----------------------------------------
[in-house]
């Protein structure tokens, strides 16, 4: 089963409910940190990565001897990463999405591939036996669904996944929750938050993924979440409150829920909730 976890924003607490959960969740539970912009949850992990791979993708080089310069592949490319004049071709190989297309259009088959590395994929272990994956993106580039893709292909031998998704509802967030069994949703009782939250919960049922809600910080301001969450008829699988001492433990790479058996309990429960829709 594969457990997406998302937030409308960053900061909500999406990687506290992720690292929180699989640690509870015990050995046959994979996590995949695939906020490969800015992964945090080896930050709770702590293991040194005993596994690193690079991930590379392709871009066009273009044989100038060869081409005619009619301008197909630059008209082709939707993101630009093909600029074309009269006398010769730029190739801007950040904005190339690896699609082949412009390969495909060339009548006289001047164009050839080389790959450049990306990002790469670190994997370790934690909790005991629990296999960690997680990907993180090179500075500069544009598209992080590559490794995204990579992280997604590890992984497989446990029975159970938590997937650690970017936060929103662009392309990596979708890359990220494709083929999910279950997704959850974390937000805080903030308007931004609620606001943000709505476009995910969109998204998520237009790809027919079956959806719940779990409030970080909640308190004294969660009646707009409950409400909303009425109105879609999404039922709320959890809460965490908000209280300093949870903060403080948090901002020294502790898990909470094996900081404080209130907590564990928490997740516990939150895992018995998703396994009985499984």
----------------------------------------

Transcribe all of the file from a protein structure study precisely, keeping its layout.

[in-house]
């Protein structure tokens, strides 16, 4: 089963409910940190990565001897990463999405591939036996669904996944929750938050993924979440409150829920909730 976890924003607490959960969740539970912009949850992990791979993708080089310069592949490319004049071709190989297309259009088959590395994929272990994956993106580039893709292909031998998704509802967030069994949703009782939250919960049922809600910080301001969450008829699988001492433990790479058996309990429960829709 594969457990997406998302937030409308960053900061909500999406990687506290992720690292929180699989640690509870015990050995046959994979996590995949695939906020490969800015992964945090080896930050709770702590293991040194005993596994690193690079991930590379392709871009066009273009044989100038060869081409005619009619301008197909630059008209082709939707993101630009093909600029074309009269006398010769730029190739801007950040904005190339690896699609082949412009390969495909060339009548006289001047164009050839080389790959450049990306990002790469670190994997370790934690909790005991629990296999960690997680990907993180090179500075500069544009598209992080590559490794995204990579992280997604590890992984497989446990029975159970938590997937650690970017936060929103662009392309990596979708890359990220494709083929999910279950997704959850974390937000805080903030308007931004609620606001943000709505476009995910969109998204998520237009790809027919079956959806719940779990409030970080909640308190004294969660009646707009409950409400909303009425109105879609999404039922709320959890809460965490908000209280300093949870903060403080948090901002020294502790898990909470094996900081404080209130907590564990928490997740516990939150895992018995998703396994009985499984």